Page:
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Moving Day
Jim Cassidy

After living in the same old house in North Andover with fifty years of great memories, my wife and I decided it was time to move on to a modern Town House condo in Bradford, with the latest conveniences deemed necessary in today’s new age.

 It’s good so far, but with Murphy’s Law swirling about we picked the worst week of the decade to move.  The end of January saw three feet of snow fall in the area plus days of below freezing temperatures!

 I will not bore you with the stress of that week’s moving, but one thing I learned as a Senior Citizen — keep track of the essentials in your life — your medicines, bank books, health and credit cards and especially your keys!

 With chaotic activities surrounding us, items of importance disappear right under your nose.

People tend to joke about “Senior Moments”, but often the humor masks an underlying fear of Alzheimer’s Disease.
 With this in mind it is important for seniors to keep our memories in shape, no matter what is happening around us. The latest information from the AARP Bulletin on this mental breakdown teaches mind aerobics as a way to get your mind in shape.

 “Talk to almost anyone over 50 and you hear the same stories about memory glitches — time consuming searches for misplaced glasses and keys, difficulty recalling names only minutes after an introduction and perhaps most frustrating of all, coming up empty when a familiar word is on the tip of the tongue. These are called brain busters. It’s possible to fight brain busters, scientists believe, by taking control of your life and reducing stress. What works is a strategy to improve overall health and to stimulate the brain with exercise. The next big fitness movement is the brain fitness movement or aerobics for the mind.”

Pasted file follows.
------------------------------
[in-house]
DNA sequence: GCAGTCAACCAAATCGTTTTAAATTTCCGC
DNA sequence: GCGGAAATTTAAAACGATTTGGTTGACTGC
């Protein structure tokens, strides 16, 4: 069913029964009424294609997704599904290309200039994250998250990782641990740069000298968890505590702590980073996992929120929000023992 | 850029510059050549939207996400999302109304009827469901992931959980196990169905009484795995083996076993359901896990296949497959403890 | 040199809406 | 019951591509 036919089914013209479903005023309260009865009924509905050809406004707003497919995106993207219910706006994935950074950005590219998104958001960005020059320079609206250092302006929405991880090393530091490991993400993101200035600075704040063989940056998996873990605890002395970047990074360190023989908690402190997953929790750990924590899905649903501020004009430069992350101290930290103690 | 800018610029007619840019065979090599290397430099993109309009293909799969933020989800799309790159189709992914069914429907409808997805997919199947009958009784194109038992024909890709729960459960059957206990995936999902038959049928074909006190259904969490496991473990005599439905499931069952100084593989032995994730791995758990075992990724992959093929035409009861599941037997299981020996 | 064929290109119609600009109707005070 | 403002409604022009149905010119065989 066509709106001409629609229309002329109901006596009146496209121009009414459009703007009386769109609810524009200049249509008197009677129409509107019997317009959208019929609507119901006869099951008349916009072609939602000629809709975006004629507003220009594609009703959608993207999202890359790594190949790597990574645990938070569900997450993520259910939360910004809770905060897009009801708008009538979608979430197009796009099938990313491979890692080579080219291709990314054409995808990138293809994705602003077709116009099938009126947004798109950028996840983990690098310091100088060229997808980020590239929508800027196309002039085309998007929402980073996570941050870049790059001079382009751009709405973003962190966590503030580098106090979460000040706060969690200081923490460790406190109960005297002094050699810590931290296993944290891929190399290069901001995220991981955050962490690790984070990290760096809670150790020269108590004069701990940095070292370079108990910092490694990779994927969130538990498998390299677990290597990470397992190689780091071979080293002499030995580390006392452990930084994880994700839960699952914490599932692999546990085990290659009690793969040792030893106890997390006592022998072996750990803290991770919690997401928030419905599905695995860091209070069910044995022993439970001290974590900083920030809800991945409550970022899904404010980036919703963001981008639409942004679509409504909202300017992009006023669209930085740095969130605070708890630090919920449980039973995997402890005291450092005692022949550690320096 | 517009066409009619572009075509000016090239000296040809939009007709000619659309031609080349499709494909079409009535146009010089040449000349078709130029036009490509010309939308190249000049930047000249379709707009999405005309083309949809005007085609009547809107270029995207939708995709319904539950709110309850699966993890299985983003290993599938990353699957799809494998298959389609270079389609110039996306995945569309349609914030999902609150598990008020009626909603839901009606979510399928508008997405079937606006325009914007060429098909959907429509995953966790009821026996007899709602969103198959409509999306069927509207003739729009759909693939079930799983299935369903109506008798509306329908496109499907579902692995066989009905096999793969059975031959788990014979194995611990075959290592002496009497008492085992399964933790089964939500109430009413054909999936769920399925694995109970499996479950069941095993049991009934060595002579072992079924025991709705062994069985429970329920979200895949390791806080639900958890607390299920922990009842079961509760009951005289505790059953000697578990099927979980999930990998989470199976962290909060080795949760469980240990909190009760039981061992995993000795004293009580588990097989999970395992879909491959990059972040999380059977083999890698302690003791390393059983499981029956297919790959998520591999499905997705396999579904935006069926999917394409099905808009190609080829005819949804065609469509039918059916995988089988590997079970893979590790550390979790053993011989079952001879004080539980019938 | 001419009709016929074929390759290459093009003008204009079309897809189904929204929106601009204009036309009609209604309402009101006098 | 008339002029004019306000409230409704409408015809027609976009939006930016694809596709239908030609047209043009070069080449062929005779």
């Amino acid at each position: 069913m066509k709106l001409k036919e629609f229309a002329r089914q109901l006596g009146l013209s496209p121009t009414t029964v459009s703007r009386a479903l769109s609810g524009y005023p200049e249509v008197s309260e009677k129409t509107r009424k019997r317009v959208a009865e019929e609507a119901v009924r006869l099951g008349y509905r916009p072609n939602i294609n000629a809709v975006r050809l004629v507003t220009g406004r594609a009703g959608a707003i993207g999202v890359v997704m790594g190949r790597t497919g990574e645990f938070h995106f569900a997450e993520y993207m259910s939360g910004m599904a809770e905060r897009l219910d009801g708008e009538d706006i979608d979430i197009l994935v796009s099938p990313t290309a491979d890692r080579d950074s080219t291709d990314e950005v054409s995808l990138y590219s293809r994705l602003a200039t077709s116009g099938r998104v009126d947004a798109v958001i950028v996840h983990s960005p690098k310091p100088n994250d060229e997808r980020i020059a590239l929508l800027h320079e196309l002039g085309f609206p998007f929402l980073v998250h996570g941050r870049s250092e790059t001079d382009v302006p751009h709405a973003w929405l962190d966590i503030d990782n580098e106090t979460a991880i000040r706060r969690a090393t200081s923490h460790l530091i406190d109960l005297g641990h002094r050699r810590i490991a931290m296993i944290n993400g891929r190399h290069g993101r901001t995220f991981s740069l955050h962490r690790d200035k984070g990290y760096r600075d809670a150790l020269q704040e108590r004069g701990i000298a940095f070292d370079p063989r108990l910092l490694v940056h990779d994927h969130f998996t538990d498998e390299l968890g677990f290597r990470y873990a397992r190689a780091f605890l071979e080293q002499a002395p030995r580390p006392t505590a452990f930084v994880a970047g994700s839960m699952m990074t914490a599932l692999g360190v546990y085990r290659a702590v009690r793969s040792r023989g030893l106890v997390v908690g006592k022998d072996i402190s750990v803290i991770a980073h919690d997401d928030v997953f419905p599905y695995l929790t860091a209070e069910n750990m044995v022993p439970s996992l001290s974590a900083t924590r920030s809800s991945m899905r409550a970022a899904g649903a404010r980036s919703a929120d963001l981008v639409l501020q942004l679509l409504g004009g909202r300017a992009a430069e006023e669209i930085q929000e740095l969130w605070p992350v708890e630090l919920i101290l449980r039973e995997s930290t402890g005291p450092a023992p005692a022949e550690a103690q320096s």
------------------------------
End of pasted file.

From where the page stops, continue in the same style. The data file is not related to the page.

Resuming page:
Here are some ideas:

1. Exercise regularly - activities like walking, dancing and biking.
2. Stick to a healthy diet - avoid sugar and saturated fat; eat lots of fruit and vegetables.
3. Get enough sleep. Too little sleep impairs concentration.
4. Devise memory strategies - make notes or underline key passages to help you remember what you have read.
5. Socialize - conversation, especially positive, and meaningful interaction help maintain brain function.
6. Get organized - designate a place for important items such as keys and checkbooks.
7. Turn off the tube - some experts say too much TV watching weakens brain power.
8. Jot down new information - writing helps transfer items from short to long-term memory.
9. Solve brain teasers - crossword puzzles, card games and board games.
10. On a personal note, don’t move in the winter!

Jim Cassidy is former Commander of the American Legion POST 219, and prior member of the Council on Aging in North Andover. You can send your comments to Jim Cassidy at ValleyPatriot@aol.com

*Send your questions comments to ValleyPatriot@aol.com
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Prior Coluns by Jim Cassidy